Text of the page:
Figs are a good snack on their own and also match well with both sweet and savory dishes. They can be consumed raw, cooked, in baked goods, dried and go well with cheese and gamey meats, as well as on pizza, and in salads.
Citrus fruits like oranges, grapefruits, and mandarins are a refreshing snack and a good source of fiber.
For instance, one orange (about 131 grams) contains 3.1 grams of fiber, which is 13% of the prescribed daily fiber intake. On the other hand, one grapefruit (about 236 grams) contains 2.6 grams of fiber, meeting 10% of your daily needs.
Citrus fruits are too rich in the soluble fiber pectin, particularly in the peel. Pectin can stimulate colonic transit time and decrease constipation.
In addition, citrus fruits hold a flavanol called naringenin, which may add to the positive effects of citrus fruits on constipation.
Animal studies have shown that naringenin improves fluid flow into the colon, causing a laxative effect. Nevertheless, more research in humans is needed.
It’s best to eat citrus fruits fresh to make sure you get the best amount of fiber and vitamin C.
7.Jerusalem Artichoke and Chicory
Jerusalem artichoke and chicory belong to the sunflower family and are great sources of a type of soluble fiber known as inulin.
Inulin is prebiotic, which indicates it helps stimulate the growth of bacteria in the gut, promoting digestive health. It’s particularly beneficial for Bifidobacteria.
A study on inulin and constipation observed that inulin improves stool frequency, increases consistency, and reduces gut transit time. It also has a mild bulking effect by improving the bacterial mass in the stool.
Jerusalem artichokes are tubers that have a nutty flavor. You can obtain them in most supermarkets, sometimes under the name sunchokes. It can also roasted, steamed, boiled, or mashed.
Chicory root is not usually seen in supermarkets but has become a common coffee alternative in its ground form.
Greens such as spinach, brussels sprouts, and broccoli are not only rich in fiber but also excellent sources of vitamin C, vitamin K, and folate.
These greens add bulk and weight to stools, which makes them more natural to pass through the gut.
One cup of cooked spinach contains 4.3 grams of fiber or 17% of your prescribed daily intake. To get spinach into your diet, try combining it with a quiche, pie, or soup. Baby spinach or tender greens can be combined raw to salads or sandwiches for a fiber boost.
Brussels sprouts are super healthy, and some people find them tasty. Five sprouts contain 10% of your daily fiber needs for only 36 calories. They can be steamed, boiled, grilled, or roasted.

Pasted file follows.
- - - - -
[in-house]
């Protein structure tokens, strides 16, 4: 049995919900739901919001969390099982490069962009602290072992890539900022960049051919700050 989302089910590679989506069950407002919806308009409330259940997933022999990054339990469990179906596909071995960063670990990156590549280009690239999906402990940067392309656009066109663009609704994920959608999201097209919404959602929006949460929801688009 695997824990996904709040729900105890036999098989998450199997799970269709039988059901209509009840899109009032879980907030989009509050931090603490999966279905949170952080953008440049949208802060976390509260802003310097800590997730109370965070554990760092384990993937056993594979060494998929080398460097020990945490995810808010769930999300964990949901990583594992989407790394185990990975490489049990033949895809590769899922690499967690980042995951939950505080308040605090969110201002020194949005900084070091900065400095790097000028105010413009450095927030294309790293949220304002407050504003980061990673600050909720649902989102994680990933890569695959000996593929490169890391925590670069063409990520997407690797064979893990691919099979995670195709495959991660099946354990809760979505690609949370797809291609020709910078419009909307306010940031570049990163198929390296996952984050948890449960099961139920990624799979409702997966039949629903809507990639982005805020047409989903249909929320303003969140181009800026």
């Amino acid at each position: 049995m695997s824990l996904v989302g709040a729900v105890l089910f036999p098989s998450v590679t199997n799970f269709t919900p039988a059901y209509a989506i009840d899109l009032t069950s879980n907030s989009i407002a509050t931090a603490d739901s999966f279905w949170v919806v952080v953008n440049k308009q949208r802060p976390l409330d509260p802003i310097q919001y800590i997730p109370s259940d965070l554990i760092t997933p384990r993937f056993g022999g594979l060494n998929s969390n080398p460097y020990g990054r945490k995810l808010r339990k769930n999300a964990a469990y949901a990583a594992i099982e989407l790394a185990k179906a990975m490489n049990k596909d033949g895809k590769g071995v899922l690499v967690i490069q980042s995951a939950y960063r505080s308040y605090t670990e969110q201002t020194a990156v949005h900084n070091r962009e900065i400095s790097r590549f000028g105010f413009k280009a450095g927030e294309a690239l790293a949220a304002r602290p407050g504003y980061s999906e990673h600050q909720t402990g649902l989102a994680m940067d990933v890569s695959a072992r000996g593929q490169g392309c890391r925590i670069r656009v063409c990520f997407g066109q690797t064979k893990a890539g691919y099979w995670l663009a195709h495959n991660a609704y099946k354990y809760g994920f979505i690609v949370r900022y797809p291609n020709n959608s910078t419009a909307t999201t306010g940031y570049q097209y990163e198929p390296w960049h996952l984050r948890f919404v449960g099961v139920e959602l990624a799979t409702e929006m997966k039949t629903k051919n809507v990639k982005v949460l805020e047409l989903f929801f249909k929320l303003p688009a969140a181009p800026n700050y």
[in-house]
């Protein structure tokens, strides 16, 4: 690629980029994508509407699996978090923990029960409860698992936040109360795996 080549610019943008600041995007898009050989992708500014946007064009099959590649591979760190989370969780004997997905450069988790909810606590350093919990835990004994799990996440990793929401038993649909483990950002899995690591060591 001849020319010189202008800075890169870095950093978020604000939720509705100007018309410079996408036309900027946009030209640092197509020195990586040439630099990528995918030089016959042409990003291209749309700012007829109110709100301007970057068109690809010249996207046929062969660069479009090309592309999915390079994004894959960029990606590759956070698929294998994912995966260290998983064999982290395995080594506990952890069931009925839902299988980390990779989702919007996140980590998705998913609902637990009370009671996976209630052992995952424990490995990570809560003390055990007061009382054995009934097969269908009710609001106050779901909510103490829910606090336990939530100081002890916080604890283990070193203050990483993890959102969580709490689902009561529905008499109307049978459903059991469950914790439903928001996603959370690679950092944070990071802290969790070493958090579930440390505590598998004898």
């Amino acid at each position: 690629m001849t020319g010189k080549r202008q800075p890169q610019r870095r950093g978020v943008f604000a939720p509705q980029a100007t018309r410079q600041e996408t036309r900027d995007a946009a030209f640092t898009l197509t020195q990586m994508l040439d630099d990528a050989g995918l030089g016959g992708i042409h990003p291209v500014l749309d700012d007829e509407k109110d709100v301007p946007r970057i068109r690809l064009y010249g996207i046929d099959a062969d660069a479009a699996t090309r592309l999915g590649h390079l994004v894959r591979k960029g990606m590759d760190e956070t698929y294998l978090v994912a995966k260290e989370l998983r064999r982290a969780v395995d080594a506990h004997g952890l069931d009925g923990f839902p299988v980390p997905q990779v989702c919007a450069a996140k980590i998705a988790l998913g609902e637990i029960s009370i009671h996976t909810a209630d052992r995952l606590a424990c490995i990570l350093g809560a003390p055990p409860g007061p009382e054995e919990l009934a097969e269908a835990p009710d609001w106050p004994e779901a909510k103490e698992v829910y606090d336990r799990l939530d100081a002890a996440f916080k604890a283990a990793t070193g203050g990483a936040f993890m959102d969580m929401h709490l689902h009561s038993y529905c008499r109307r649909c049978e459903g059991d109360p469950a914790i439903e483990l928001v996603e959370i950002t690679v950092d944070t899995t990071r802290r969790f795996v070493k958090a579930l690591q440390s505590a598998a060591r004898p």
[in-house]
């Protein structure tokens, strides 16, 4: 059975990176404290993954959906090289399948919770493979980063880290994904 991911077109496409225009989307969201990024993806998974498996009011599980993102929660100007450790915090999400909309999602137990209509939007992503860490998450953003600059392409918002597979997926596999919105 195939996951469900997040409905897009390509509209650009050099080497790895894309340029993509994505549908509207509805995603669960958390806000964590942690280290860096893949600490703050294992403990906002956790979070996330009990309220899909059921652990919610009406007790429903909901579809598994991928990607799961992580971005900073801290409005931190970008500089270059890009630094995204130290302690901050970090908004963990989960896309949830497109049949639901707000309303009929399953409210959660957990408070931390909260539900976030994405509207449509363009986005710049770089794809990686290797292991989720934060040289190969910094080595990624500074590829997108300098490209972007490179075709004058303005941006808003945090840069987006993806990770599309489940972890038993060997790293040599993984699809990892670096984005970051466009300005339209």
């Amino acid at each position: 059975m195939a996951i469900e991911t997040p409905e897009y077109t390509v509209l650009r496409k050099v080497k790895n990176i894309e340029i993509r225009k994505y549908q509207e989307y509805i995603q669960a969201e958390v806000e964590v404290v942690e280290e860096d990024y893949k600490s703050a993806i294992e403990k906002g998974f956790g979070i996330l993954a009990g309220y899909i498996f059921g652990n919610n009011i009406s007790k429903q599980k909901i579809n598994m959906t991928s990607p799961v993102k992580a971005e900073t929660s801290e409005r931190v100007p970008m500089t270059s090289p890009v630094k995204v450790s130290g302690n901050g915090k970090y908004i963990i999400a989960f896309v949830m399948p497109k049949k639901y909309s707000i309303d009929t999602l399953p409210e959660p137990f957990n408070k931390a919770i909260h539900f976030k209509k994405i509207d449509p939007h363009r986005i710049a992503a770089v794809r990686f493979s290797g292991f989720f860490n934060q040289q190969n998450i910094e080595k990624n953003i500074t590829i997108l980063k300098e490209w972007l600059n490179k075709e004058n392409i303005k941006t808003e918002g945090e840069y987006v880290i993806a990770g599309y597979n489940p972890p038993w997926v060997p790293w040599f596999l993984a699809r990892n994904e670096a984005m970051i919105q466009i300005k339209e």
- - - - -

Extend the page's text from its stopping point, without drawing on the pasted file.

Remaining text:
Broccoli holds 3.6 grams of fiber in just one stalk (about 150 grams). This is equal to 16% of your prescribed daily fiber intake. It can be cooked and added into soups and stews, as well as eaten raw in salads or as a snack.
Scientific research shows that artichokes have a prebiotic effect, promoting good gut health and regularity.
Prebiotics are indigestible carbohydrates like inulin that feed the beneficial bacteria in the gut, increasing their numbers and protecting against the growth of harmful bacteria.
One study found that people who ate 10 grams of fiber extracted from artichokes every day for three weeks had greater numbers of beneficial Bifidobacteria and Lactobacilli bacteria. It also found that levels of harmful bacteria in the gut decreased.
Additionally, prebiotics has been found to increase stool frequency and improve stool consistency in people with constipation.
Cooked artichokes can be eaten hot or cold. The outer petals can be pulled off and the pulpy part ate with a sauce or dip. The heart of the artichoke can be scooped out and cut into pieces.
Sweet potatoes contain a good amount of fiber to help alleviate constipation.
One medium-sized sweet potato (about 114 grams) contains 3.8 grams of fiber, which is 15% of the recommended daily intake.
Sweet potatoes contain mostly insoluble fiber in the form of cellulose and lignin. They also contain the soluble fiber pectin.
Insoluble fiber can aid bowel movements by adding bulk and weight to stools.
One study looked at the effects of eating sweet potato on people undergoing chemotherapy.
After just four days of eating 200 grams of sweet potato per day, participants experienced improved symptoms of constipation and reported less straining and discomfort, compared to the control group.
Sweet potato can be roasted, steamed, boiled, or mashed. It can be used in any recipe that calls for regular potatoes.
Rhubarb is a leafy plant that is well known for its bowel-stimulating properties.
It contains a compound known as sennoside A, more commonly known as Senna, a popular herbal laxative.
A study in rats found that sennoside A from rhubarb works by decreasing levels of aquaporin 3, a protein that regulates the movement of water in the intestines.
A lower level of aquaporin 3 means less water is moved from the colon back into the bloodstream, leaving stools softer and promoting bowel movements.
Furthermore, 1 cup (122 grams) of rhubarb contains 2.2 grams of dietary fiber, which provides 9% of your recommended daily fiber intake.
The leaves of the rhubarb plant cannot be eaten, but the stalks can be sliced and boiled. Rhubarb has a tart flavor and is often sweetened and added to pies, tarts, and crumbles. It can also be added to oats or muesli for a fiber-rich breakfast.
12.Beans, Peas, and Lentils